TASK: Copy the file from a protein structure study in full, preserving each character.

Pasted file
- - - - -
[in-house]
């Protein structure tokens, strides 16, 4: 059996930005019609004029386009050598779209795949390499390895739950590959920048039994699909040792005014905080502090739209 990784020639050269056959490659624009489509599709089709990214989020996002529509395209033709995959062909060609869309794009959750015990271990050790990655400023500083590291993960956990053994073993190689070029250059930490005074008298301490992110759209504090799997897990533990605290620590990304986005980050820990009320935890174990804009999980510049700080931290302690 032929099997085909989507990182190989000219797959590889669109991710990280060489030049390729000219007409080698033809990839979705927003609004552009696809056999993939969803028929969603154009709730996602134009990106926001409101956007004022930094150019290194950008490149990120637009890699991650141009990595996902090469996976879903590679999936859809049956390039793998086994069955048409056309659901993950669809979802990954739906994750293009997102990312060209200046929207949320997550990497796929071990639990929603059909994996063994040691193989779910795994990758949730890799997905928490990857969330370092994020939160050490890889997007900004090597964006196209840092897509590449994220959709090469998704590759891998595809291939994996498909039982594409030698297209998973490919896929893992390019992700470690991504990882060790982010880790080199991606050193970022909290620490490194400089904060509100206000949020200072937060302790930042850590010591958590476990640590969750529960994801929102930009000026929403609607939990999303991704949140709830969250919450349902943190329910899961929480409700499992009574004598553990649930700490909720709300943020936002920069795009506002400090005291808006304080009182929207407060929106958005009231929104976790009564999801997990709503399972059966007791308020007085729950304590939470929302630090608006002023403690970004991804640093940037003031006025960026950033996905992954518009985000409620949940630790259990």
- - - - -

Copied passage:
[in-house]
């Protein structure tokens, strides 16, 4: 059996930005019609004029386009050598779209795949390499390895739950590959920048039994699909040792005014905080502090739209 990784020639050269056959490659624009489509599709089709990214989020996002529509395209033709995959062909060609869309794009959750015990271990050790990655400023500083590291993960956990053994073993190689070029250059930490005074008298301490992110759209504090799997897990533990605290620590990304986005980050820990009320935890174990804009999980510049700080931290302690 032929099997085909989507990182190989000219797959590889669109991710990280060489030049390729000219007409080698033809990839979705927003609004552009696809056999993939969803028929969603154009709730996602134009990106926001409101956007004022930094150019290194950008490149990120637009890699991650141009990595996902090469996976879903590679999936859809049956390039793998086994069955048409056309659901993950669809979802990954739906994750293009997102990312060209200046929207949320997550990497796929071990639990929603059909994996063994040691193989779910795994990758949730890799997905928490990857969330370092994020939160050490890889997007900004090597964006196209840092897509590449994220959709090469998704590759891998595809291939994996498909039982594409030698297209998973490919896929893992390019992700470690991504990882060790982010880790080199991606050193970022909290620490490194400089904060509100206000949020200072937060302790930042850590010591958590476990640590969750529960994801929102930009000026929403609607939990999303991704949140709830969250919450349902943190329910899961929480409700499992009574004598553990649930700490909720709300943020936002920069795009506002400090005291808006304080009182929207407060929106958005009231929104976790009564999801997990709503399972059966007791308020007085729950304590939470929302630090608006002023403690970004991804640093940037003031006025960026950033996905992954518009985000409620949940630790259990």